Who's Buying and Where Will You Find Them?
Every real estate market is different. Your buyer pool might consist mostly of young families with children or it could be that the majority of people you'll work with are retirees looking for homes with few steps to climb. You might find that while houses in certain neighborhoods and price ranges are most sought after, your buyers represent a wide range of ages and lifestyles. Once you have an idea who your buyers are, it's easier to find them.
Searching the MLS
Your local MLS is a good place to begin gathering information about the most popular types of housing in your area. Every MLS system is different but they all have search capabilities that allow you to compile a database of sold properties. The final data entered for each listing includes its sales price, the date sold, the type of financing that was used, and who sold it. However, you're also looking for another ending statistic — its number of days on the market. You can gain valuable information about the market and real estate trends in your area by asking the following questions when exploring your local MLS.
Which properties sold most quickly?
Are properties in certain neighborhoods nearly always a quick sale or does a fast turnover have more to do with features?
What are those features?
Do you see a popularity trend and if so, does it give you a clue about typical buyers?
It's up to you to decipher the statistics you find and determine how to use them. For instance, a large demand for houses in lower price ranges might mean that your area is good for first-time home-buyers. Look at the financing statistics on sold properties. Are they detailed enough to tell you if buyers acquired FHA loans? FHA loans are a popular mortgage solution for brand-new buyers. If a great number of them are cash sales, you might be dealing with retirees instead of first timers.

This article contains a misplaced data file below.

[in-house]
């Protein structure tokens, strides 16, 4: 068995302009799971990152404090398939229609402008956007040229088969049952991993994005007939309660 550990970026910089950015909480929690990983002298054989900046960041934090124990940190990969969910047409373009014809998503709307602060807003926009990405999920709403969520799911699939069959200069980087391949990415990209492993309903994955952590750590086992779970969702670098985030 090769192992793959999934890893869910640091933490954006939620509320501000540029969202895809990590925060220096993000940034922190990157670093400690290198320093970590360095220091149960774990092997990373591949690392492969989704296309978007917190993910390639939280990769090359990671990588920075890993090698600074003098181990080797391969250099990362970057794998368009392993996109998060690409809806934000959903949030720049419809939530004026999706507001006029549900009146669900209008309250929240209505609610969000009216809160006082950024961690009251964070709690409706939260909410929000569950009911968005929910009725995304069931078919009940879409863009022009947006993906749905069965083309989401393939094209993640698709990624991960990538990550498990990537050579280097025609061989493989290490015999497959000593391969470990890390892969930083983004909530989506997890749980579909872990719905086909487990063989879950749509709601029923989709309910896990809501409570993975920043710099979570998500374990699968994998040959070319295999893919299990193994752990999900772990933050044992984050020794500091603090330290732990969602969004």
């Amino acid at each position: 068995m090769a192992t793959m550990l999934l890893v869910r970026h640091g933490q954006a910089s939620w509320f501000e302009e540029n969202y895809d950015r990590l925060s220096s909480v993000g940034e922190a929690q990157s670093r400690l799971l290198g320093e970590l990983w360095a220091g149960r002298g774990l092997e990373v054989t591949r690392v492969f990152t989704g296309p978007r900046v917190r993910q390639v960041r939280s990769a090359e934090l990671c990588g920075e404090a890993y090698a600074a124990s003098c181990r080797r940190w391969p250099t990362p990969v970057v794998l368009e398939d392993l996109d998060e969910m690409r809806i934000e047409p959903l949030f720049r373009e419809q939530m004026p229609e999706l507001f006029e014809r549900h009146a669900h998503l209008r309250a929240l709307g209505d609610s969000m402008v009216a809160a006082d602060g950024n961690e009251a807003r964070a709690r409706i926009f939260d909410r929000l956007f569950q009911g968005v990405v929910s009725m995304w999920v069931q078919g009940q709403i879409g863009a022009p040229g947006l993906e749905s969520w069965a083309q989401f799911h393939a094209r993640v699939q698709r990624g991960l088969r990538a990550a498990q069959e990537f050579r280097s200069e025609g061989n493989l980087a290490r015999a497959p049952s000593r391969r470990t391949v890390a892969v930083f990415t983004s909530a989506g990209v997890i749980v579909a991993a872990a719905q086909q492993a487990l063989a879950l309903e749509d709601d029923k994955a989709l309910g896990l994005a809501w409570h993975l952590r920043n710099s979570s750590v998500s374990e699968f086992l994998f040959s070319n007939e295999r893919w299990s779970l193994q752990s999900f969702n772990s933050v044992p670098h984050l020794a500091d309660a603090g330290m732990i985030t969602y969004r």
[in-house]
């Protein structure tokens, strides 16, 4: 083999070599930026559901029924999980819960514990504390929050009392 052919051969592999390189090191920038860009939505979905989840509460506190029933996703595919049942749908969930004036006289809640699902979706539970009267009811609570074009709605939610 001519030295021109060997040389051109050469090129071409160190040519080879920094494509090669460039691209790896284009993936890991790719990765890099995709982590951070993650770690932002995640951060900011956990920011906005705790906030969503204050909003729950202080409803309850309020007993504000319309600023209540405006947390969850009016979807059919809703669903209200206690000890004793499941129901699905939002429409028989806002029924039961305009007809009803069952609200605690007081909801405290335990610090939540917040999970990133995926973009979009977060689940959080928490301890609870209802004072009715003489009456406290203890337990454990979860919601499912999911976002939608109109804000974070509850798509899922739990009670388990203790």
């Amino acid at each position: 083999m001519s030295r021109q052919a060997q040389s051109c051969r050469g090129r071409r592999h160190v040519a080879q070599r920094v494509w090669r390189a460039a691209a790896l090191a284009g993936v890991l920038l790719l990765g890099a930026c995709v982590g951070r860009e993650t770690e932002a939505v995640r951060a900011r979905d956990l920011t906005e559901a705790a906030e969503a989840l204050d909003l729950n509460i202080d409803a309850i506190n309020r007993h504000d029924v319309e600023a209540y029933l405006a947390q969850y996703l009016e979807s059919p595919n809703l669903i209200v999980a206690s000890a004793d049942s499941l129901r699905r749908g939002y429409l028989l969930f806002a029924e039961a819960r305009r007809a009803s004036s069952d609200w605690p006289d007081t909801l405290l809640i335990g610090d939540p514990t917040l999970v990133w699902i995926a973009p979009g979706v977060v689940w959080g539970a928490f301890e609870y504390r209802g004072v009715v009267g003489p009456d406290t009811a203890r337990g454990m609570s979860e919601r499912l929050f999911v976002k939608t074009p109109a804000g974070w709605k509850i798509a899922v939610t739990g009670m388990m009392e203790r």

Visit your local Chamber of Commerce and ask for area demographics, statistics about many aspects of your town, including real estate sales; the printed materials are very helpful. However, they should not take the place of your own research, which gives you a more personal understanding of pricing vs. features — knowledge that helps you work effectively with buyers
Take a drive to some of the popular neighborhoods you discovered through your research. What types of people live there? Do you see a lot of children playing in yards? Does it appear to be mostly senior citizens? Perhaps it's a neighborhood filled with young professional couples. It's just as possible that you'll see a wide variety of age ranges in the community. Browsing neighborhoods is a great way to become accustomed to your area and helps you answer questions from potential buyers.
Put the Statistics to Work
Once you've determined that your area is filled with first-time buyers, go find them. How about holding a “how to buy a home” seminar at a local community center? Mortgage brokers, home inspectors, surveyors, and other professionals involved with the home-buying process would very likely help you, because the event would promote their businesses too.
Insert a regular classified ad in your local newspaper's “homes for sale” category. Promote yourself as an agent who can help first-time homebuyers. Talk to lenders first, to make sure you indeed know what it takes to help first timers buy a home.
Visit your post office to learn how to send a bulk mailing to all residents of large apartment complexes. People who rent are always potential buyers. Talk with property managers to find out if the complex has a newsletter and if it accepts ads. If the complex is managed by a real estate firm, they probably won't offer you much help, but if they are not managed by a real estate firm, you have a great chance of getting an ad in their newsletter and of being the agent they refer tenants to.
The type of action you must take depends on the types of buyers you want to target. Brainstorm with other agents in your office to come up with a plan to find them.